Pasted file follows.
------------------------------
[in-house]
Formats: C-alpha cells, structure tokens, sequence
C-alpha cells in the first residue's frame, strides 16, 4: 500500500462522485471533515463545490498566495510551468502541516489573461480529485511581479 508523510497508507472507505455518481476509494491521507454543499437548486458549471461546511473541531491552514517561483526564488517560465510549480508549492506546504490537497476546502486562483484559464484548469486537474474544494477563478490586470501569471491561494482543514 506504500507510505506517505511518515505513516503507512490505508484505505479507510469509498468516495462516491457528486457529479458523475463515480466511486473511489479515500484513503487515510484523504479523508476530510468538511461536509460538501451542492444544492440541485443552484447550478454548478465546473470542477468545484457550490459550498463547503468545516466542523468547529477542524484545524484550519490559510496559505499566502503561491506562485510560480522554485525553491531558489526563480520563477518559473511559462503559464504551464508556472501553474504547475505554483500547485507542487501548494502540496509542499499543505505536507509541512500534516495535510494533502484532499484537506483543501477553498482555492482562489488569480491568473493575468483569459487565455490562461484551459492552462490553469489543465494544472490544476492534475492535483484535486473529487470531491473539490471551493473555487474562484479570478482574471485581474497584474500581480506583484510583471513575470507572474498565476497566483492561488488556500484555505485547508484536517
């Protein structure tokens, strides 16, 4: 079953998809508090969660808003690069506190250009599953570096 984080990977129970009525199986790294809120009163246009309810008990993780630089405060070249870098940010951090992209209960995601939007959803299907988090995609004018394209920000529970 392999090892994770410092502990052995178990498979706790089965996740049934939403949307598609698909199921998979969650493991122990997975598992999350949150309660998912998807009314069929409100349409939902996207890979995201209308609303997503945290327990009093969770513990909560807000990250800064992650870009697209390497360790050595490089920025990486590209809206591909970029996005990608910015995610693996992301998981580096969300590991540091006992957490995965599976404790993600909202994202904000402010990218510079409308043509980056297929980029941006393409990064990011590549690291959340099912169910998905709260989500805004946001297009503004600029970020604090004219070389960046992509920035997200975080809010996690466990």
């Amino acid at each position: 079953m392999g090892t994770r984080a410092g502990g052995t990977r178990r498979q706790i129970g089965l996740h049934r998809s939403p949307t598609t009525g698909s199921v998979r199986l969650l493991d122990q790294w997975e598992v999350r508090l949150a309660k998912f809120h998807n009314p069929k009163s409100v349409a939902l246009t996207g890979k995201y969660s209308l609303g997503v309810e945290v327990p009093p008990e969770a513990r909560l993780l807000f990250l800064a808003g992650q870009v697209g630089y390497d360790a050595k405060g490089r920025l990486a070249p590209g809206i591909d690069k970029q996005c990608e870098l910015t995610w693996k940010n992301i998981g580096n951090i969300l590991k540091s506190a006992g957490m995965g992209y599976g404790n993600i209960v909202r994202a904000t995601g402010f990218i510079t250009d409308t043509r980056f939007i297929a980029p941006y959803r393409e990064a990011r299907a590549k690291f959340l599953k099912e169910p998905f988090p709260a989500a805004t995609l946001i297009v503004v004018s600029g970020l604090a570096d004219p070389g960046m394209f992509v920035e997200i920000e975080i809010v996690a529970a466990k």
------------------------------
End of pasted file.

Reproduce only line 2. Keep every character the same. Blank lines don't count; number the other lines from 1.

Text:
Formats: C-alpha cells, structure tokens, sequence